In order to determine whether certain community-driven development projects in the Niger Delta can be considered successful, we need to first look at the late Nobel Laureate Elinor Ostrum’s framework for analyzing institutions involved in collective action scenarios.  Ostrum’s Institutional Analysis and Development (IAD) framework is essentially a checklist that helps social science researchers determine an institution’s role in providing a common good to actors in the institution.   The framework pays particular attention to evaluative criteria, which are used by participants in an institution to determine if the project outcomes are satisfactory or need improvement.  As Elisabeth King notes in her highly critical assessment of community-driven development, an investigation into the “black box” of the CDD institution would give a broader assessment of what is working and what is not, and what stands a chance of being replicated.

This past summer, AGI and our research partners conducted a survey based on the IAD framework to delve into community-driven development projects in the Niger Delta region.  The two pilot case studies are the Akassa Development Foundation and the Rivers Songhai Farm Center. The Akassa Development Foundation works on developing local capacity to solve and manage development problems in the Akassa Community. The Songhai Farm Center works to train farmers in the Delta who then are expected to train others and set up satellite farms.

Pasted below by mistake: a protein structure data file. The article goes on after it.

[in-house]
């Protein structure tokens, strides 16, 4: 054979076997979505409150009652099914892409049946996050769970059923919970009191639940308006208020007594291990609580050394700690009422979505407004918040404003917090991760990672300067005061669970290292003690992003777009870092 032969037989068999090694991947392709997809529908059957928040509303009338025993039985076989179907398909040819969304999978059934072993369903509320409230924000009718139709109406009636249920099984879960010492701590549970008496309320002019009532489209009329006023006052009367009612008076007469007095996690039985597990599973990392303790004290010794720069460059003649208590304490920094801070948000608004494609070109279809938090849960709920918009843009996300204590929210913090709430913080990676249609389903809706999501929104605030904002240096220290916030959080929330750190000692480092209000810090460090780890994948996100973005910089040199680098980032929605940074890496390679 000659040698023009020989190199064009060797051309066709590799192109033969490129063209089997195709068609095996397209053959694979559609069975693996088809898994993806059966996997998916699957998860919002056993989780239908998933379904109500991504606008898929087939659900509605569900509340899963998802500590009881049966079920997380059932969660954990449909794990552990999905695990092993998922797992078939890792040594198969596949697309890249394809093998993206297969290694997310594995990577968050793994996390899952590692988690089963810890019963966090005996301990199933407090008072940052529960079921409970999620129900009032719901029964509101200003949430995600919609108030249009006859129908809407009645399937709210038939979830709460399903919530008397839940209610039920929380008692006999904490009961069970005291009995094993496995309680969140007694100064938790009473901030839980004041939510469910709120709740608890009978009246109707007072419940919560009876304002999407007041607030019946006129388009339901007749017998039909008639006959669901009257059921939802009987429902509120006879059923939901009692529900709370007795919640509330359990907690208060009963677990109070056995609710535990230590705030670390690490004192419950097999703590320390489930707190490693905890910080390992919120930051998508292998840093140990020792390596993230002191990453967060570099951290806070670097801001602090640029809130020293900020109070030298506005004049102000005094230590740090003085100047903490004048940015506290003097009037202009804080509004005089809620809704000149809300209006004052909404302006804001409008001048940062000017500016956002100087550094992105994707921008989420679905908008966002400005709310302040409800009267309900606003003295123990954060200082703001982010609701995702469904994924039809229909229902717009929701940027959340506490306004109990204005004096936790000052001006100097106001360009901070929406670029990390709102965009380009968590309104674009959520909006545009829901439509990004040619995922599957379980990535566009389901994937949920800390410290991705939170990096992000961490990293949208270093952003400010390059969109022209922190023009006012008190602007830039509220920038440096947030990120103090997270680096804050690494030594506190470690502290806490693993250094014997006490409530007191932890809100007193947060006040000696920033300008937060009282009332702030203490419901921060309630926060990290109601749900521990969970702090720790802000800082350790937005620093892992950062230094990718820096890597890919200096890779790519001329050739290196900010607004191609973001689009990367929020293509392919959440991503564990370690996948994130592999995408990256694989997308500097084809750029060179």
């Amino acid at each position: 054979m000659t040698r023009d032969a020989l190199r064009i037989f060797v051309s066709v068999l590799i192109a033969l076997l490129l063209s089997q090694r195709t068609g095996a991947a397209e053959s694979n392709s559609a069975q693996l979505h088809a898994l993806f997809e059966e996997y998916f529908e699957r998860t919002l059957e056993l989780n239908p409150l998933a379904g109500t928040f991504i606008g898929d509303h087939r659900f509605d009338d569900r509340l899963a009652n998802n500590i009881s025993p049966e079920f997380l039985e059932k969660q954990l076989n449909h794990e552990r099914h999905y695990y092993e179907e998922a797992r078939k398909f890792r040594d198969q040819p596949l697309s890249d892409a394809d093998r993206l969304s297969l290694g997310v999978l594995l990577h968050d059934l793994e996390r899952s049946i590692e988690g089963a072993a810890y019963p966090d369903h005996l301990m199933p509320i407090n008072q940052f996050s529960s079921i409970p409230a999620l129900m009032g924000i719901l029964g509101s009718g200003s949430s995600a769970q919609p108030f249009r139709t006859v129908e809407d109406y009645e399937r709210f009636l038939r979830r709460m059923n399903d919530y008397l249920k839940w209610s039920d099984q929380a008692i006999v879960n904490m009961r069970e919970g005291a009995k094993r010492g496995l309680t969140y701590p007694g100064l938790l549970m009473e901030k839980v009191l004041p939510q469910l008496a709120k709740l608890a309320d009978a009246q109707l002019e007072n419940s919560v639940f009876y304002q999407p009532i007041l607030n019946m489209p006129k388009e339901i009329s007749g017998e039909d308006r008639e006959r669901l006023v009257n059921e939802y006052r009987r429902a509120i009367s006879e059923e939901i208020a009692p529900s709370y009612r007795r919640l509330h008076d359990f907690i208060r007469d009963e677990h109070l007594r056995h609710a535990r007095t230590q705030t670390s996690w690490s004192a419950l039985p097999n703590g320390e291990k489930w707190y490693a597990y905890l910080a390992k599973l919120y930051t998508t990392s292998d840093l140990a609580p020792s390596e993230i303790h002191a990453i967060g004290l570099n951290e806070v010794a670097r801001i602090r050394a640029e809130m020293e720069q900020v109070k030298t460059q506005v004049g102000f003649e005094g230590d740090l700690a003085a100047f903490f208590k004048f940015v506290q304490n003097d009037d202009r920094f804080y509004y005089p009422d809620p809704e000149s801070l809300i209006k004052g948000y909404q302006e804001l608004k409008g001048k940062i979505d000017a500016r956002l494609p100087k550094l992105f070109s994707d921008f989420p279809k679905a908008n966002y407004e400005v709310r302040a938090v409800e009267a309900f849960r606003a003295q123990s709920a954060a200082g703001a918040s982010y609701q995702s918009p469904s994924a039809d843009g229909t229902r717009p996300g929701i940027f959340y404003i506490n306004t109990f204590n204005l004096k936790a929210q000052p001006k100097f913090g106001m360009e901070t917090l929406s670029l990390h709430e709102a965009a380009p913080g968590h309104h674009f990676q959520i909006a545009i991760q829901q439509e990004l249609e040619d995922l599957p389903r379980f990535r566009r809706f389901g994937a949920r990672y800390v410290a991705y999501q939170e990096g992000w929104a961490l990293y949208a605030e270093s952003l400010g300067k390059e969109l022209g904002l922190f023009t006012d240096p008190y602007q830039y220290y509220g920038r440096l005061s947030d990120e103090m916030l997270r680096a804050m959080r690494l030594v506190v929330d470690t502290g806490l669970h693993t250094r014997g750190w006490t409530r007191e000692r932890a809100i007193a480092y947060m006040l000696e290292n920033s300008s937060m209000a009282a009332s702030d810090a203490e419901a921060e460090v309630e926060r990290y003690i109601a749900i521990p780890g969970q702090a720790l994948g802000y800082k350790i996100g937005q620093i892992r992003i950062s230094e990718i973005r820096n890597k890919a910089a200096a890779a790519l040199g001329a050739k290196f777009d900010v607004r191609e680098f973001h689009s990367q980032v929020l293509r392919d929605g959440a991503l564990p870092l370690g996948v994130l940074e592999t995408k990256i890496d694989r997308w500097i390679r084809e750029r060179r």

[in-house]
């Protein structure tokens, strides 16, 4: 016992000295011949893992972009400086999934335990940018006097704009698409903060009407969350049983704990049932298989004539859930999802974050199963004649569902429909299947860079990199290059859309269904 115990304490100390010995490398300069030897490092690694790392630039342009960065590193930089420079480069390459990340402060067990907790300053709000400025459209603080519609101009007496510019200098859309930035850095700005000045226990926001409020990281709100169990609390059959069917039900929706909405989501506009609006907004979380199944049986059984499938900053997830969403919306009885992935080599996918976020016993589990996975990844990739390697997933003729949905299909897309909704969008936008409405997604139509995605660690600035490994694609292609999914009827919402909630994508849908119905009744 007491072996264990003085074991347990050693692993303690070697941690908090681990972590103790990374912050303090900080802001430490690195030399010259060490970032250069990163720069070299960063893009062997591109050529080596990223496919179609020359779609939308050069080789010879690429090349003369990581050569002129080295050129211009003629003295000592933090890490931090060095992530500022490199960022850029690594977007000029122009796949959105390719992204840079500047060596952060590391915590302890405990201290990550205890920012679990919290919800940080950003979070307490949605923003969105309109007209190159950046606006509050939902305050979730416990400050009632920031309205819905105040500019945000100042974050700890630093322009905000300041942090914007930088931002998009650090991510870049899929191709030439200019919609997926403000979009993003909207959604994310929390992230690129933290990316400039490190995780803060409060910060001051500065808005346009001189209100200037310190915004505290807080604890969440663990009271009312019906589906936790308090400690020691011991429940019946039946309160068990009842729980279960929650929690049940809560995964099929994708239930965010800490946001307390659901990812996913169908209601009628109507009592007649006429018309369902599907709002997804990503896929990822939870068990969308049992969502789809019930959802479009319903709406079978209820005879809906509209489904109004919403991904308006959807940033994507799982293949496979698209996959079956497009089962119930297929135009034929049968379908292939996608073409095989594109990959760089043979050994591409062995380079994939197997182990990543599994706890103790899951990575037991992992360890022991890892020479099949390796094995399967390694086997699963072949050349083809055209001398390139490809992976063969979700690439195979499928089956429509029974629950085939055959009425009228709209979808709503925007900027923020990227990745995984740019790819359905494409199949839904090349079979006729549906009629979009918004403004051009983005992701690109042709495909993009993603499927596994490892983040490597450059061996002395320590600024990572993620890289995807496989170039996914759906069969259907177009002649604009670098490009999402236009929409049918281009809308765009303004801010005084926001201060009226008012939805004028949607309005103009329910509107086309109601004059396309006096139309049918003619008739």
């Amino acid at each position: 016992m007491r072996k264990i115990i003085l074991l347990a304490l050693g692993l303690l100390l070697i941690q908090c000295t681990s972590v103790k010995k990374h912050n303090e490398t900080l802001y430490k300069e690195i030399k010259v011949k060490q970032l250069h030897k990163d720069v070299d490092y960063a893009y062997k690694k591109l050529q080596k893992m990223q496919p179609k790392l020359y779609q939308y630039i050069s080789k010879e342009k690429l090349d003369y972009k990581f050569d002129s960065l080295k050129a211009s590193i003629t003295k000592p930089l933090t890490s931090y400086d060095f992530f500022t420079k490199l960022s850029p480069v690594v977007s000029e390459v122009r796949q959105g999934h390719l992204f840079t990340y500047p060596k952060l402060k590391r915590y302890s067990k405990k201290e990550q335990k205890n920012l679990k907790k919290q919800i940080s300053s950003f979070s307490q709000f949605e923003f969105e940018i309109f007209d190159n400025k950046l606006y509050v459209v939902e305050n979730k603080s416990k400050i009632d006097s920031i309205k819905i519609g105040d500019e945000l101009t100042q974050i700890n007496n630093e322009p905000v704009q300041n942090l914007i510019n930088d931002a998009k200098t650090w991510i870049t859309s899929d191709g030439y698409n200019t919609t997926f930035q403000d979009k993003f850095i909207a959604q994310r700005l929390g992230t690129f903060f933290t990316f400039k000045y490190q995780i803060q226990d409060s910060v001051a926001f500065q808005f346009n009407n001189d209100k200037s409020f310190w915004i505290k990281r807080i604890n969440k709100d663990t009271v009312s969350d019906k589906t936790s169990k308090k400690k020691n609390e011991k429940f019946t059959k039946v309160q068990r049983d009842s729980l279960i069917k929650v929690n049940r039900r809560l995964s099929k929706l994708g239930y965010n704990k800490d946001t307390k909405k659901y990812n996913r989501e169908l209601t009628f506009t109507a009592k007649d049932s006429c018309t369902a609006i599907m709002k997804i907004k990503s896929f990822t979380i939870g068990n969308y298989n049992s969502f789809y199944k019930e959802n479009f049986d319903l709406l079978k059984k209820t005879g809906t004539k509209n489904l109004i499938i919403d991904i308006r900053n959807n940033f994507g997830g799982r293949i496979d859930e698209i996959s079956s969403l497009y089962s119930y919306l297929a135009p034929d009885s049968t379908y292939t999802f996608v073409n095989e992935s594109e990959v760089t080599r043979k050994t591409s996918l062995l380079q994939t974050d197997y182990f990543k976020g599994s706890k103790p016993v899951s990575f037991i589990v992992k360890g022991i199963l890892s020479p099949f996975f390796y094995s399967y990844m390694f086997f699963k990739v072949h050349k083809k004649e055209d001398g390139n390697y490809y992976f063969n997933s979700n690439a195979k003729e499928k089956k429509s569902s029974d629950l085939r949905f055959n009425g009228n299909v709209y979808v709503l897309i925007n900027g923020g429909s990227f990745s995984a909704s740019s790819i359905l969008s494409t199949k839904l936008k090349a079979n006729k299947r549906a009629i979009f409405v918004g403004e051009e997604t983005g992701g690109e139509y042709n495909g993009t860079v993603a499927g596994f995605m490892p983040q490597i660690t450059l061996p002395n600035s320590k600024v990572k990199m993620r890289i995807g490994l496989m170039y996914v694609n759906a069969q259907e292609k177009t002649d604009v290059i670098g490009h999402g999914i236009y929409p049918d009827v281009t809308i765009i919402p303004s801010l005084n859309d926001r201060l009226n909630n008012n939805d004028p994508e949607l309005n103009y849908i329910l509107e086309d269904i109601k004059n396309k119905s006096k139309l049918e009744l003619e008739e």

In order to provide some insight into what works for development in the region, our research team is currently working to analyze its survey responses. The Akassa Development Foundation survey in particular has yielded some results that help explain why the project has been successful.  The summary statistics in Table 1 show that nearly 93 percent of survey respondents were satisfied with the project implementation and design of the Akassa development project.  Additionally, a high percentage of the Akassa beneficiaries responded positively to factors that are hypothesized to have positive impact on the likelihood of success of a community development project based on the IAD framework.  For example, the Akassa beneficiaries were asked if the community participated in the management of the Akassa Development Foundation, and nearly 97 percent of respondents said “yes.”